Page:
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From Bad to Worse on the Korean Peninsula

From a New York Times article on North Korea's announcement that it had removed international controls from its nuclear reactors and from a large supply of weapons-grade fuel:

By taking possession of 8,000 spent fuel rods, the country could conceivably begin producing plutonium-based bombs in as little as six months, experts say. But as serious as this sounds, many analysts see another threat in the country's brash actions, and it could materialize even sooner: a weakening of the half-century-old alliance between South Korea and the United States.

A new and diplomatically inexperienced South Korean president is to take office here in February, and he seeks to pursue closer relations with his neighbor. Behind Pyongyang's latest actions, analysts detect a desire to take advantage of the new South Korean eagerness at the expense of the United States, just as America is enduring a period of intense unpopularity among South Koreans...

North Korea's behavior clearly aims to deepen the cracks that have already made [South Korea's] relationship with Washington unusually fragile, and analysts who agree on little else say Pyongyang's timing could not have been more astute.

Wait, it gets worse:

Remarkably, after more than two years of high-profile efforts to engage with Pyongyang, public opinion surveys here show that South Koreans are as skeptical of their longtime ally, the United States, as they are of heavily armed North Korea.

The president-elect, Roh Moo Hyun, who emerged victorious last week in part on the strength of these sentiments, is an ardent advocate of engagement with North Korea, and has vowed to be assertive in dealing with the United States, which he has openly called heavy-handed.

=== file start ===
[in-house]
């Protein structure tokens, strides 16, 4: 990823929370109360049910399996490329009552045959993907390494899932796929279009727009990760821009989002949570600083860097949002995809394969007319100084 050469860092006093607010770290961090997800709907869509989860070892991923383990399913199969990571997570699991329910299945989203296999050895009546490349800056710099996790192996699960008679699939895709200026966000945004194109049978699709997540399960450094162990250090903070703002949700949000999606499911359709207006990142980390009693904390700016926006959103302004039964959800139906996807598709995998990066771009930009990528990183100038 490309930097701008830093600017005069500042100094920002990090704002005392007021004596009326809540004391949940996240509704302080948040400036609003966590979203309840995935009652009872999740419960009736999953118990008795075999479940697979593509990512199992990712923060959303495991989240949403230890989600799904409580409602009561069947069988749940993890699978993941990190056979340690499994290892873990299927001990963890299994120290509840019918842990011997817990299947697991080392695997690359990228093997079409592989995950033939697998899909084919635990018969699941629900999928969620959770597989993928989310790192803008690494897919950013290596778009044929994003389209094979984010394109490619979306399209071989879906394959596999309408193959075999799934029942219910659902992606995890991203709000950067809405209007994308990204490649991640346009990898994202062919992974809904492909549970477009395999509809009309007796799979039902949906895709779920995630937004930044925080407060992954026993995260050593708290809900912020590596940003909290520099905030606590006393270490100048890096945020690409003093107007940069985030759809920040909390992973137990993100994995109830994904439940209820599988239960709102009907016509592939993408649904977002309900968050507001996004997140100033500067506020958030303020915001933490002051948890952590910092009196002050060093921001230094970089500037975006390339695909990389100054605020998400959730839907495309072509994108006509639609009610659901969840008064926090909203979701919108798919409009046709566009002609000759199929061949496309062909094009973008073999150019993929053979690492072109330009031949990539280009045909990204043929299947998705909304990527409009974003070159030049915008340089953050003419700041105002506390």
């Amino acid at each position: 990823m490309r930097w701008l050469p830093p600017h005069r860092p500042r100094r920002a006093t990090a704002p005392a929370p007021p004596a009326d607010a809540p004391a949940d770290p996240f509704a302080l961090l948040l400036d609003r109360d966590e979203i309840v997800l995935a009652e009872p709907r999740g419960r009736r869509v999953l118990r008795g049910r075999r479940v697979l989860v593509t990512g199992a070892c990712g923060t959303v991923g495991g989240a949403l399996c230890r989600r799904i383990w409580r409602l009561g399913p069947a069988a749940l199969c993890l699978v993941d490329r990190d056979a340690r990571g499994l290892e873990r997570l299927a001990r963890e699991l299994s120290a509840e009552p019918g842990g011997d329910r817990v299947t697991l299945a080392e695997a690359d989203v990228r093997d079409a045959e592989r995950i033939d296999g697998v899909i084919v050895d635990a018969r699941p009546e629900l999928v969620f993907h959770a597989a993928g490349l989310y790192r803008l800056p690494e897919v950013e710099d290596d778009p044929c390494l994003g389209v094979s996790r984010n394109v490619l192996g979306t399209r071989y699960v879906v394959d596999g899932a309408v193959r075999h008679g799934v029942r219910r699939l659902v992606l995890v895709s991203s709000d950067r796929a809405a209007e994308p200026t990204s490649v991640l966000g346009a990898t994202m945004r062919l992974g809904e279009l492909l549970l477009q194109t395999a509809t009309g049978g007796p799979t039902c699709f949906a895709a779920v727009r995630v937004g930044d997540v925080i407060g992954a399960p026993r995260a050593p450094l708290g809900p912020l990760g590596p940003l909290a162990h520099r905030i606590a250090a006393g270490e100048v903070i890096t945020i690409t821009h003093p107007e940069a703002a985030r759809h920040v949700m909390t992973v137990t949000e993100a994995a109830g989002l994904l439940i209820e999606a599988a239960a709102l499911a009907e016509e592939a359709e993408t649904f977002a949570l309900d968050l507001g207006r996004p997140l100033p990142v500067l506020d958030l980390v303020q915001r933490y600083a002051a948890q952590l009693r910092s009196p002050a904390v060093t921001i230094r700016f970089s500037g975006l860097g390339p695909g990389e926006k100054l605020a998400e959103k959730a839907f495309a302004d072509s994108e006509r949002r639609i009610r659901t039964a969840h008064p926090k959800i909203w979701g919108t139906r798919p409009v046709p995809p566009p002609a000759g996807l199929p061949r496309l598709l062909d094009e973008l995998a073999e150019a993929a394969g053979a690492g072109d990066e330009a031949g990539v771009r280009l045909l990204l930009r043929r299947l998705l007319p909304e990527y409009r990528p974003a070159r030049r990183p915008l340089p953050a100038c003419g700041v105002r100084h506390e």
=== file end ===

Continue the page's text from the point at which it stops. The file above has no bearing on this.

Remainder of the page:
Mr. Roh... has never been abroad...

So, to sum everything up:

A paranoid, totalitarian regime which has in the past engaged in state-sponsored terrorism, and which recently demonstrated the ability to reach the capital of the world's second-largest economy with ballistic missiles, has reneged on its agreement to halt nuclear weapons development and now has the capability to produce such weapons within six months. Its democratic neighbor to the south, which it attempted to conquer in the past, and which has pursued a policy of engagement to attempt to improve relations, has just elected a new leader who has never traveled outside the country and who believes that more engagement will solve the current crisis. A superpower is committed to the defense of the democracy, but the people so protected are as skeptical of the superpower as of the totalitarian regime. In any case, the superpower is distracted with the pursuit of war against a paranoid, totalitarian regime elsewhere in the world.

Do people appreciate just how serious this situation is?

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